Sena Plaza is one of the oldest surviving houses in Santa Fe and is across from the beautiful Cathedral Basilica of St Francis of Assisi. La Casa Sena restaurant is in an old hacienda style adobe originally built in 1868 and restored to its former grandeur in 1983. The main dining room stands where stables once stood
The restaurant is rustic and elegant inside with dark wood beamed ceilings and white tablecloths, a quiet and warm respite from the blustery, busy Saturday streets of Santa Fe. The interior courtyard must be beautiful in the spring and summer when weather is warm and flowers are blooming.
Heavenly Blue Corn Muffins
With a contemporary Southwestern menu, our lunch began with a basket of warm blue corn muffins studded with yellow corn kernels. They were hard to resist devouring smeared with soft butter before we took a picture. As I was writing this post I emailed La Casa Sena and asked if they would share the recipe and they happily agreed, saying that it’s the most requested of their recipes.
Being in Santa Fe we focused on experiencing the flavors of New Mexico. Reading about a restaurant called Ristra really caught my eye. Ristras are long strings of dried red chile pods that hang decoratively all over Santa Fe. Ristra Restaurant combines the flavors of the New Mexico and France.
What interested me as a chef was how Chef Grenet blended these two different cuisines, so I talked to him about it before dinner that evening. Executive Chef Xavier Grenet has been at Ristra’s helm for ten years. We had an incredible dinner at Ristra, now closed. Chef Grenet and his wife Nathalie have since opened their own restaurant, L’Olivier, a blend of Southwestern and French cuisine. We will definitely go next time.
History and Happy Endings
With only one day left we wanted to visit one of the ancient historical sites but most were too far of a drive for this trip. El Santuario de Chimayó was within reach.
This Catholic sanctuary and pilgrimage site is a National Historic Landmark located in the town of Chimayo. The tiny adobe chapel was built in the early 1800’s. About an hour from Santa Fe, we explored the grounds and took some interesting photographs. Next trip we’ll make time to venture further.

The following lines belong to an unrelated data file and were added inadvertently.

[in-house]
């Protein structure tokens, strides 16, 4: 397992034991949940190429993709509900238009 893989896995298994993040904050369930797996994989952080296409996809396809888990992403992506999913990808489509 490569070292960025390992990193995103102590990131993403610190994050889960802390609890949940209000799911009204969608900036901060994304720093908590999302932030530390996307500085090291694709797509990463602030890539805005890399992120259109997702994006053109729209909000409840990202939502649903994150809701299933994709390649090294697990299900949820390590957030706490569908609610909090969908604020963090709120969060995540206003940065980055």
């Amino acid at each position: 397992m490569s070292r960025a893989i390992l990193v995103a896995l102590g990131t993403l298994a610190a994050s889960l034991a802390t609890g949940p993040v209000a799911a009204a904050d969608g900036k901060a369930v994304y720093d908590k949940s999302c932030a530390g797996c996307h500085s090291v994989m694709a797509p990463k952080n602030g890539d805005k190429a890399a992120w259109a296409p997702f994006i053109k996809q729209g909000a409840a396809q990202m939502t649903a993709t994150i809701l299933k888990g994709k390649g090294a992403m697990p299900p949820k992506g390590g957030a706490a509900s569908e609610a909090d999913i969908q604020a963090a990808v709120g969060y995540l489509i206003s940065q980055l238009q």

For our last evening in Santa Fe we decided on a small tapas style restaurant. It gave me a great idea for an appetizer I’ll have to try creating at home. It was a disk of polenta (corn meal) topped with a Romesco sauce, Spanish sausage and shrimp.
Originally from the Catalonia region of Spain, Romesco is one of my favorites sauces. I have both quick and long version recipes. Both are terrific but the long version has incredible rich deep flavor with dried chiles, ground almonds and hazelnuts, smoked paprika and breadcrumbs as a thickener. Here’s the recipe I use from the LA Times Food Section. Definitely worth the effort. It’s inspiration like this that makes traveling so fun.
Our trip to Santa Fe was a delight, definitely a place we will return to. For now, I need to get back to the kitchen to make the La Casa Sena Blue Corn Muffins!
Blue Corn Muffins|Enchanting Santa Fe, New Mexico
- 8 tablespoons unsalted butter allow to sit at room temp for 2 hours
- ½ cup sugar
- 2 extra large eggs
- 1 New Mexico or Anaheim green chile about ½ cup, roasted, peeled, seeded, and chopped
- ½ cup fresh corn kernels from 1 ear, or frozen works, steamed until just tender
- ½ cup grated Cheddar cheese
- ½ cup grated Monterey Jack cheese
- ½ cup all-purpose flour
- ¾ cup blue cornmeal
- 1 teaspoon baking powder
- ½ teaspoon salt
- ¾ cup milk
- Preheat the oven to 375ºF. In the bowl of an electric mixer, cream together the butter and sugar. Add the eggs and chopped green chile. Add the corn, cheeses, flour, cornmeal, baking powder, salt, and milk, and mix just until blended.
- Divide the muffin dough into 12 pieces and place in a well-greased, 12-muffin pan. Bake in the oven for 35 to 40 minutes or until a cake tester comes out dry. Turn the muffins out onto a rack to cool.